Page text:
Saturday, May 2, 2009

Sammy Harkham



Sammy Harkham's work as a cartoonist and editor in the early 2000's remains one of the reasons that I care for comics in the way that i do. And i think a lot of cartoonists my age feel this way too. The skill and achievement of Harkhams early work was clear and easy to comprehend---it was good, thoughtful drawing---but his approach seemed pretty radical in comparison to the major figures of art cartooning at the time. It incorporated, to my eyes at least, what I admired as an artist in John Porcellino and what i admired as a reader in Roy crane. Linking those two styles of drawing was, and continues to be, a pretty powerful idea to me: new ways of drawing with an old school idea of craft.

Harkham's work as an editor is strong enough that it almost rivals his influence as a cartoonist (I think he's enough of a virtuoso in both areas that neither project is obscured). Harkham embraces clear storytellers and powerful image makers. As simple as that sounds, it's something that many people in the cartooning world remain unable to do. Often the argument in comics circles revolves around basic-cartoony-Little Lulu style work as being the only worthwhile approach vs. the notion that imaginative image making is clearly more important.

Cartoonists, I think, just by our very nature care about both things: we like images and we like stories. But the way we like both of these things isn't simple...there's a lot of degrees of mixing the two. Kramers Ergot is the articulate statement we were all waiting for.

Harkham writes and draws the series Crickets, from Drawn and Quarterly (although I think there will be a self published issue soon?).

http://www.drawnandquarterly.com/artStudio.php?artist=a43cd41abb84fc

Find out more about Kramers Ergot here:

http://buenaventurapress.com/books/bookBPB-18.php

1. can you describe your drawing routine---how often you draw, how many hour per day---how you break up the day with drawing?

I go into work around nine in the morning and stay till five. I spend anywhere from 1 to 6 hours a day drawing comics. right now my schedule is kind of nuts because of my family. In the past, I would get going later in the afternoon and work solid for about 8 hours in to the night. I have two small kids now, so for the time being, I have to make it happen during set times.

2. how much revision/editing do you do in you work?

I guess a lot. I will often redraw panels, or completely change things. right now, on the big strip I am working, each page takes awhile. so looking at a page for so long, you often get new ideas/better ideas as you work. usually I get to a better pace as I work on something, like two pages a week, and the revisions and editing, lessens somewhat. I think it has to do with getting comfortable with the world your creating and can trust your instincts better as you progress in a story.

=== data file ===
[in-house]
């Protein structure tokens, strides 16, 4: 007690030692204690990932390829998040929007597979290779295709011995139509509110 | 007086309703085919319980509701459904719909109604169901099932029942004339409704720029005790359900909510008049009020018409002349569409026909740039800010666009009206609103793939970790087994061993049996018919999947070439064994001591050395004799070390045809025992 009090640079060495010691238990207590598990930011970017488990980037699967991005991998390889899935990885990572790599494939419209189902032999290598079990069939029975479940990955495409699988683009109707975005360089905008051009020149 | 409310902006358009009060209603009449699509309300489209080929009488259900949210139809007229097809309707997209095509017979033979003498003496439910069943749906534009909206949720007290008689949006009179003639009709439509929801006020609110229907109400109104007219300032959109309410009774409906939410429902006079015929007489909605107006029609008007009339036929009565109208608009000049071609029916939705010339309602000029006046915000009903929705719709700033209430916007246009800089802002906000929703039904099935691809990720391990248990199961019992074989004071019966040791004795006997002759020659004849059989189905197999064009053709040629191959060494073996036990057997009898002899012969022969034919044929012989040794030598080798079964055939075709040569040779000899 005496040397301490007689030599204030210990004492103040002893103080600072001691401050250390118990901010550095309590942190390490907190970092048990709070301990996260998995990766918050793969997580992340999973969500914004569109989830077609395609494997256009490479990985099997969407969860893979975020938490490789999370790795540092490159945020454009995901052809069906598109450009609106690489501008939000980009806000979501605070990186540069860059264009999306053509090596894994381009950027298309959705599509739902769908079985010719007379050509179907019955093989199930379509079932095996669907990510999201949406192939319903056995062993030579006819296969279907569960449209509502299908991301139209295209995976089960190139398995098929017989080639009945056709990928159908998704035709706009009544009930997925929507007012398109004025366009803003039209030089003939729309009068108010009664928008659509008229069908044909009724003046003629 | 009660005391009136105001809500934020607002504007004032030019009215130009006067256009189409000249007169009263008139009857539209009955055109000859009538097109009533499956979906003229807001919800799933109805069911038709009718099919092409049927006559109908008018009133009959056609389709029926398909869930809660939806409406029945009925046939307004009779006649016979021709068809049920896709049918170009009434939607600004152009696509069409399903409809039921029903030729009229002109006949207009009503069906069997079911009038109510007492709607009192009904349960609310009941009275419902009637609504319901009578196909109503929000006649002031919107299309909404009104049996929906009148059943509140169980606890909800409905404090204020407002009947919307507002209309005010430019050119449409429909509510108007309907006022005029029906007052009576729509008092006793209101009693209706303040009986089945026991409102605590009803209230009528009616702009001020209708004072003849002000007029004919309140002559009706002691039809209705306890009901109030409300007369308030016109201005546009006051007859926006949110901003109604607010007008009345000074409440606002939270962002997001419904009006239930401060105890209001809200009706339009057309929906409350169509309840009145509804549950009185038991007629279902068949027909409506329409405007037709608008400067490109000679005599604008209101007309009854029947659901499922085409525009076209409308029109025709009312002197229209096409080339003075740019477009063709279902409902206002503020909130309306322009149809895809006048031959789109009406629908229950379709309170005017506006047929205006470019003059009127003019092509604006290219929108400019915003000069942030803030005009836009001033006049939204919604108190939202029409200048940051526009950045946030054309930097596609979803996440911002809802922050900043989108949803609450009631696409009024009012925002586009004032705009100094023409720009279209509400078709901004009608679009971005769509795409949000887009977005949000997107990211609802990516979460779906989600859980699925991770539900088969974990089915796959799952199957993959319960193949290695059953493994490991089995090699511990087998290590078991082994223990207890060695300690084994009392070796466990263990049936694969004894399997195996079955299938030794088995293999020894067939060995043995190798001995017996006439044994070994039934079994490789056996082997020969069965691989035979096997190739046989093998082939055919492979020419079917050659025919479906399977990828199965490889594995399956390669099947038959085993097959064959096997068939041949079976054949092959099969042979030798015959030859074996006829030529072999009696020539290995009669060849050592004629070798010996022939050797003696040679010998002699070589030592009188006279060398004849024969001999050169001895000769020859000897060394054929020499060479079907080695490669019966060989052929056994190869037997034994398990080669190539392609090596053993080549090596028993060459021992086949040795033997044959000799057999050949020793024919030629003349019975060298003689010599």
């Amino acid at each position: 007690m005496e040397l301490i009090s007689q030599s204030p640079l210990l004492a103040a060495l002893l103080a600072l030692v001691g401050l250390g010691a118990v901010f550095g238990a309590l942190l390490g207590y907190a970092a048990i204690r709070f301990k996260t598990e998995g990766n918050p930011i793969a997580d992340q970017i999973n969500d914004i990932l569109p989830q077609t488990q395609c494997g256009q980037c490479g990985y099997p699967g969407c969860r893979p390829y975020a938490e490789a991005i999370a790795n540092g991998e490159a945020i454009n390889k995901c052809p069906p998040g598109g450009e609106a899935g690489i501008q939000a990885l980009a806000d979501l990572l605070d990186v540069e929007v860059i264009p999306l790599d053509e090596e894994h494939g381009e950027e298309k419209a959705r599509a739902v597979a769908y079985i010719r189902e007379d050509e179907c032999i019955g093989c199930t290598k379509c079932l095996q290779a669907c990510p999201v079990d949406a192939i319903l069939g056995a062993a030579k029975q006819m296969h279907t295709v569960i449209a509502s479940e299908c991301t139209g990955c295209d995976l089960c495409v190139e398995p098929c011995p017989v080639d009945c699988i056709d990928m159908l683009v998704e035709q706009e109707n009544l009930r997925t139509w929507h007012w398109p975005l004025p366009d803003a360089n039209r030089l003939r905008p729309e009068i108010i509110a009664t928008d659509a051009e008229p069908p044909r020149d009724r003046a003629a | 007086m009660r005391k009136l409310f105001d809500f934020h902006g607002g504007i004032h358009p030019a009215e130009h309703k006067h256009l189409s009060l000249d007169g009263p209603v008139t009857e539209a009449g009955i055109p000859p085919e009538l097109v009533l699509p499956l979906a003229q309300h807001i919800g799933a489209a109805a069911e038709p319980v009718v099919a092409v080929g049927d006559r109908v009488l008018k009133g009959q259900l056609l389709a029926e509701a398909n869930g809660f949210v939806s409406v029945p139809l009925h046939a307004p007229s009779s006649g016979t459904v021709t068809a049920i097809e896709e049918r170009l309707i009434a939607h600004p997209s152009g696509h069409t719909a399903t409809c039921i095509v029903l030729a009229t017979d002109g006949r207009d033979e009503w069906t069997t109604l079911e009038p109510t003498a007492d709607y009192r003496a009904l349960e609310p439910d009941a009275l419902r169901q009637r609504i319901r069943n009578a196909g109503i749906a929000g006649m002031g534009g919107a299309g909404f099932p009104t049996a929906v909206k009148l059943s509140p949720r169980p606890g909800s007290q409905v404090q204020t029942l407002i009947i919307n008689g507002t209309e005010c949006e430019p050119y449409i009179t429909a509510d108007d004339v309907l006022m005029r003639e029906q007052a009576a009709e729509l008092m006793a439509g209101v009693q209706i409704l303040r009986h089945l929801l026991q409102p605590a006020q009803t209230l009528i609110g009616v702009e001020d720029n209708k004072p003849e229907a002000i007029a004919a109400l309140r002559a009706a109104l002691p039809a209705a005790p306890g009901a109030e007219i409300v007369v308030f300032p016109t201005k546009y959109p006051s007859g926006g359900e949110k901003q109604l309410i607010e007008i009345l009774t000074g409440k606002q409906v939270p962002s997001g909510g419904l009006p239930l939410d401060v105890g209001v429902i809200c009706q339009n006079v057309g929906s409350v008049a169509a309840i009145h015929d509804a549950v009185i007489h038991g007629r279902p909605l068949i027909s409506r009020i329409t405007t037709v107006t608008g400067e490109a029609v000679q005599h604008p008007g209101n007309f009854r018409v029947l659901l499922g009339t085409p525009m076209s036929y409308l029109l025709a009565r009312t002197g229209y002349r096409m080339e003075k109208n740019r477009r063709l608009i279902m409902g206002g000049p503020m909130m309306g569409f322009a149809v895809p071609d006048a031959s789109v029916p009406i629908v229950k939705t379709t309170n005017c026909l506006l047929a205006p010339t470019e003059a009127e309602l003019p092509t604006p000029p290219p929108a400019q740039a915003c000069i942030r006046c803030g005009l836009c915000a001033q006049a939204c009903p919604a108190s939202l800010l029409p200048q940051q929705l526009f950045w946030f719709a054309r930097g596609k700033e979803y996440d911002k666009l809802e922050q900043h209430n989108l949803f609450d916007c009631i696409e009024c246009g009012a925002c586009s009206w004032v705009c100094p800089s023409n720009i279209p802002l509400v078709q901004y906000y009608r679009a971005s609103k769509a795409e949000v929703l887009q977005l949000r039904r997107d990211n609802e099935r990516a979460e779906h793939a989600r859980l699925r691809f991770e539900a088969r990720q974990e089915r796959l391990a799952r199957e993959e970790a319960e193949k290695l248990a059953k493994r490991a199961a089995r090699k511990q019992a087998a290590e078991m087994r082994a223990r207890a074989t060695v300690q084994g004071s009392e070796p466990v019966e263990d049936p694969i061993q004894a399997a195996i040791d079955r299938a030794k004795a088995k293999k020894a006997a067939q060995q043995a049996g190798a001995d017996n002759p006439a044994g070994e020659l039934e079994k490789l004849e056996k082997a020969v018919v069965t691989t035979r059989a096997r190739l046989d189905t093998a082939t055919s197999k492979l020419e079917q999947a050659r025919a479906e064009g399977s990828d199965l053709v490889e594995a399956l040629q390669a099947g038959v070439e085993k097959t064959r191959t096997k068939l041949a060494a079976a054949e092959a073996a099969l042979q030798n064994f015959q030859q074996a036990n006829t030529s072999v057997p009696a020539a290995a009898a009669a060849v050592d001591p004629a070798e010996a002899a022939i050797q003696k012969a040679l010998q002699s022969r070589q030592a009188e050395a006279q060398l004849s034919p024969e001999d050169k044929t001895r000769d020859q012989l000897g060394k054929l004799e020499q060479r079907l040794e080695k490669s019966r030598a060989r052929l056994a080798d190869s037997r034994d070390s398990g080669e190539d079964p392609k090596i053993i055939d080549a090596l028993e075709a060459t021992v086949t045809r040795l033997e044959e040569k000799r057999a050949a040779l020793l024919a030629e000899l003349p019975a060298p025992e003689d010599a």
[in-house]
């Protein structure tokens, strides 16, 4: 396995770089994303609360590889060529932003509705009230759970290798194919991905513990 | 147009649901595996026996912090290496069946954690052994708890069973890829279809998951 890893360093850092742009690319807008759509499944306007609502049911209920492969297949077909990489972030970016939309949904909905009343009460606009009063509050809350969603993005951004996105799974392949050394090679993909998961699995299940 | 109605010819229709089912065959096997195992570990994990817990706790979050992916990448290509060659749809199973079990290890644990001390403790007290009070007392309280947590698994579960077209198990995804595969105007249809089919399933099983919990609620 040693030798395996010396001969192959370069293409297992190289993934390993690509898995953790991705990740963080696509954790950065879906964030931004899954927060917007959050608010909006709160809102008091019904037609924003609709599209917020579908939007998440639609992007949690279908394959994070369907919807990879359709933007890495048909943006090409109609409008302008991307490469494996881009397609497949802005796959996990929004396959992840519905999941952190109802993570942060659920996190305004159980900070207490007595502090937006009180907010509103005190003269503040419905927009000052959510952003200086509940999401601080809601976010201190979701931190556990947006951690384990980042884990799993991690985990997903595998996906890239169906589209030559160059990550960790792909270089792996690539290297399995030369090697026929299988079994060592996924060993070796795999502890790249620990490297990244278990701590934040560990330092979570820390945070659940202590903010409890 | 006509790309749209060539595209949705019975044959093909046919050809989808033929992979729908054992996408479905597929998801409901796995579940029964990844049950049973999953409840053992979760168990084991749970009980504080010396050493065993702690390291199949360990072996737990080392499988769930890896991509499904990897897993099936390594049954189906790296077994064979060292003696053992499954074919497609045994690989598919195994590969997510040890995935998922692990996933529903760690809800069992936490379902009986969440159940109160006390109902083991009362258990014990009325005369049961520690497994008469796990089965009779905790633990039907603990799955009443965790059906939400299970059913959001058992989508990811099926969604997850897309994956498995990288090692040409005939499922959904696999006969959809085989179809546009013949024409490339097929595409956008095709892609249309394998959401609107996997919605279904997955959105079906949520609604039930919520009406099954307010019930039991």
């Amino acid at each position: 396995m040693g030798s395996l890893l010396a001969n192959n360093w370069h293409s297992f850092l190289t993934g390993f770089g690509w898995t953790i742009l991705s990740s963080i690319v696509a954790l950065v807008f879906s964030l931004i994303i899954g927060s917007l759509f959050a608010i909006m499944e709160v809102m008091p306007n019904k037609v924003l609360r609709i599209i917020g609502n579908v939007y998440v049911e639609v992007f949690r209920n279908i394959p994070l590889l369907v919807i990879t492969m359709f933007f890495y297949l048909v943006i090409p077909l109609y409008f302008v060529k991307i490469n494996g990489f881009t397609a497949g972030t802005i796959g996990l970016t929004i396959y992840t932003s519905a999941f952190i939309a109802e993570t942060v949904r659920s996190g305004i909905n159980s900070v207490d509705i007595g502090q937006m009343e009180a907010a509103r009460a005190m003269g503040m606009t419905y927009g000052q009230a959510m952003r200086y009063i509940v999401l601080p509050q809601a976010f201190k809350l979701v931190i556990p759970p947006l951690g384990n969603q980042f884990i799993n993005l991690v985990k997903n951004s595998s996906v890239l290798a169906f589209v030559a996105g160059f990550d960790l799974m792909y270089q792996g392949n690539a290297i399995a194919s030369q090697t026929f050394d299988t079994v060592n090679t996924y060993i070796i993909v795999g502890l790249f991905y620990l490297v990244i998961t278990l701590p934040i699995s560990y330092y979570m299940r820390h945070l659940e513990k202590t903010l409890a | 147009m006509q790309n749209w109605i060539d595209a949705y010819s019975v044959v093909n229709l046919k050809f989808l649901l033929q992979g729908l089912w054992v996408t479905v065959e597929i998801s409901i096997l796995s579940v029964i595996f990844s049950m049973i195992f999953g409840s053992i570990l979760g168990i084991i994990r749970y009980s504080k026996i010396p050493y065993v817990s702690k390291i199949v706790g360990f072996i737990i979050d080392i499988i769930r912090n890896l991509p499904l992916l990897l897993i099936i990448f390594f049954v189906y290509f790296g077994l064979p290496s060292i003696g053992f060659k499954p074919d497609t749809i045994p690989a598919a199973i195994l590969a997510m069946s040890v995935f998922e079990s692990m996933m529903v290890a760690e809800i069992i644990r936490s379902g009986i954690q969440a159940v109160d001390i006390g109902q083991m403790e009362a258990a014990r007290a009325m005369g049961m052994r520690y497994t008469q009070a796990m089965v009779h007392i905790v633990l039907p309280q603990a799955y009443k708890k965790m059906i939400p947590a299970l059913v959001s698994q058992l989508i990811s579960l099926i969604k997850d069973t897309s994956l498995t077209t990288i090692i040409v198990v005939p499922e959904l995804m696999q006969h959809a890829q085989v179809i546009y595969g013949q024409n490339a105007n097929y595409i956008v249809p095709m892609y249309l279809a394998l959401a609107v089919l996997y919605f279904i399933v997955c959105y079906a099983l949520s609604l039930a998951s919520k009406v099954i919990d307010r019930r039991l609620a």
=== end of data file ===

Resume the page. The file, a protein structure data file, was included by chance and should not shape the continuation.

3. talk about your process---do you write a script or make up the drawing as you go?

larger strip ideas sit around in my brain gathering material over a year or two. and when it feels like I have enough to go on, I will start. I don't usually thumbnail scenes before hand. I might work out a rough page count and figure out a set template for the strip, or a specific scene -three tiers or four tiers or whatever. again its just to set limits so as to wrap my head around how I will get the thing done.
for the strip I am working on now, I have a handful of scattered scene ideas, a setting, a basic plot, particular lines of dialogue and a handful of images (made up and found) and as I work on a scene, the idea usually changes and shifts from the initial idea, and usually leads to new ideas and new scenes. if I finish a scene, and don't know what comes next, I'll jump ahead to a part later in the story and then work backward. working like this makes the process much more fun since its discovery as I go as opposed to just executing something already worked out before hand.
but there are also comics where I will thumbnail the whole thing first. usually if its an idea that only warrants a page or 2. content will guide how long something should be-some things feel like they should only be so many pages. so it depends on what it is. I dont have a set way.

4. do you compose the page as a whole or do you focus more on individual panel composition?

More the latter, a bit of the former.

5. what tools do you use (please list all)?

4b pencil, dr. martins black star hicarb ink, tachikawa school pen nib no. 5, any eraser, 1.40 rapidograph pen, artist tape(which is bullshit stuff-all my pages have tears from removing tape), pen-o-pake, a handful of assorted sized brushes, t-square ruler.

6. what kind(s) of paper do you use?

3 or 4 ply bristol board cut to 11x15.

7. do you read a lot of comics? are you someone who reads comics and then gets ectied to make more comics---or is your passion for making comics not linked to any particular love for other comics?